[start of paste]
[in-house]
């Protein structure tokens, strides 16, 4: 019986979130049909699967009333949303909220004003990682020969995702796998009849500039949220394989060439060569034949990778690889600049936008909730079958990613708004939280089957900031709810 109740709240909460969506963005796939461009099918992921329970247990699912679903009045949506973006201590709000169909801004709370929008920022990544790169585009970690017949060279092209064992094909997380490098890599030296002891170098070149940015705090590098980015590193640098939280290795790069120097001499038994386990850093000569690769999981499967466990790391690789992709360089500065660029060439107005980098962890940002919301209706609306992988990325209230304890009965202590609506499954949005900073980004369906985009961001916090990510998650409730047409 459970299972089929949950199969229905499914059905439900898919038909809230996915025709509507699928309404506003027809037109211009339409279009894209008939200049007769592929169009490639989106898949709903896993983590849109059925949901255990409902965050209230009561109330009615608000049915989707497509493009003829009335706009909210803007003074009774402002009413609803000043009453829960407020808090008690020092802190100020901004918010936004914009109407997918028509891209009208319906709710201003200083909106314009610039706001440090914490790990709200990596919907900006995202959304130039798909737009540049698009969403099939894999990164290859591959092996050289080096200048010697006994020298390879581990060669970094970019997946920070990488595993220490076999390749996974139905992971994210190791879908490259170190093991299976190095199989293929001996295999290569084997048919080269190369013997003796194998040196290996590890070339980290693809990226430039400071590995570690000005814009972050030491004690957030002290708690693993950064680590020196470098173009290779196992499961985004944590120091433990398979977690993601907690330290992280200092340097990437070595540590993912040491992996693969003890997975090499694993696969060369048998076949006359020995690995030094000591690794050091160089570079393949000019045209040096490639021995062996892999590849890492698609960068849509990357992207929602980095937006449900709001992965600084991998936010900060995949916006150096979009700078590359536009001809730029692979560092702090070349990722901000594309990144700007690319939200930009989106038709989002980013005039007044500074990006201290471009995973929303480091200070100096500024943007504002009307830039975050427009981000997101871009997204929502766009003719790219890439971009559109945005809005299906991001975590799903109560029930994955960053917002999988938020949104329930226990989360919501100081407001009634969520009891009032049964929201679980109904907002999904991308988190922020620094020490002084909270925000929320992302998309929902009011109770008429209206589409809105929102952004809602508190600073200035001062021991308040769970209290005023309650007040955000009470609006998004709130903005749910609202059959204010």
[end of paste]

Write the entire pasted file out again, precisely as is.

[in-house]
């Protein structure tokens, strides 16, 4: 019986979130049909699967009333949303909220004003990682020969995702796998009849500039949220394989060439060569034949990778690889600049936008909730079958990613708004939280089957900031709810 109740709240909460969506963005796939461009099918992921329970247990699912679903009045949506973006201590709000169909801004709370929008920022990544790169585009970690017949060279092209064992094909997380490098890599030296002891170098070149940015705090590098980015590193640098939280290795790069120097001499038994386990850093000569690769999981499967466990790391690789992709360089500065660029060439107005980098962890940002919301209706609306992988990325209230304890009965202590609506499954949005900073980004369906985009961001916090990510998650409730047409 459970299972089929949950199969229905499914059905439900898919038909809230996915025709509507699928309404506003027809037109211009339409279009894209008939200049007769592929169009490639989106898949709903896993983590849109059925949901255990409902965050209230009561109330009615608000049915989707497509493009003829009335706009909210803007003074009774402002009413609803000043009453829960407020808090008690020092802190100020901004918010936004914009109407997918028509891209009208319906709710201003200083909106314009610039706001440090914490790990709200990596919907900006995202959304130039798909737009540049698009969403099939894999990164290859591959092996050289080096200048010697006994020298390879581990060669970094970019997946920070990488595993220490076999390749996974139905992971994210190791879908490259170190093991299976190095199989293929001996295999290569084997048919080269190369013997003796194998040196290996590890070339980290693809990226430039400071590995570690000005814009972050030491004690957030002290708690693993950064680590020196470098173009290779196992499961985004944590120091433990398979977690993601907690330290992280200092340097990437070595540590993912040491992996693969003890997975090499694993696969060369048998076949006359020995690995030094000591690794050091160089570079393949000019045209040096490639021995062996892999590849890492698609960068849509990357992207929602980095937006449900709001992965600084991998936010900060995949916006150096979009700078590359536009001809730029692979560092702090070349990722901000594309990144700007690319939200930009989106038709989002980013005039007044500074990006201290471009995973929303480091200070100096500024943007504002009307830039975050427009981000997101871009997204929502766009003719790219890439971009559109945005809005299906991001975590799903109560029930994955960053917002999988938020949104329930226990989360919501100081407001009634969520009891009032049964929201679980109904907002999904991308988190922020620094020490002084909270925000929320992302998309929902009011109770008429209206589409809105929102952004809602508190600073200035001062021991308040769970209290005023309650007040955000009470609006998004709130903005749910609202059959204010």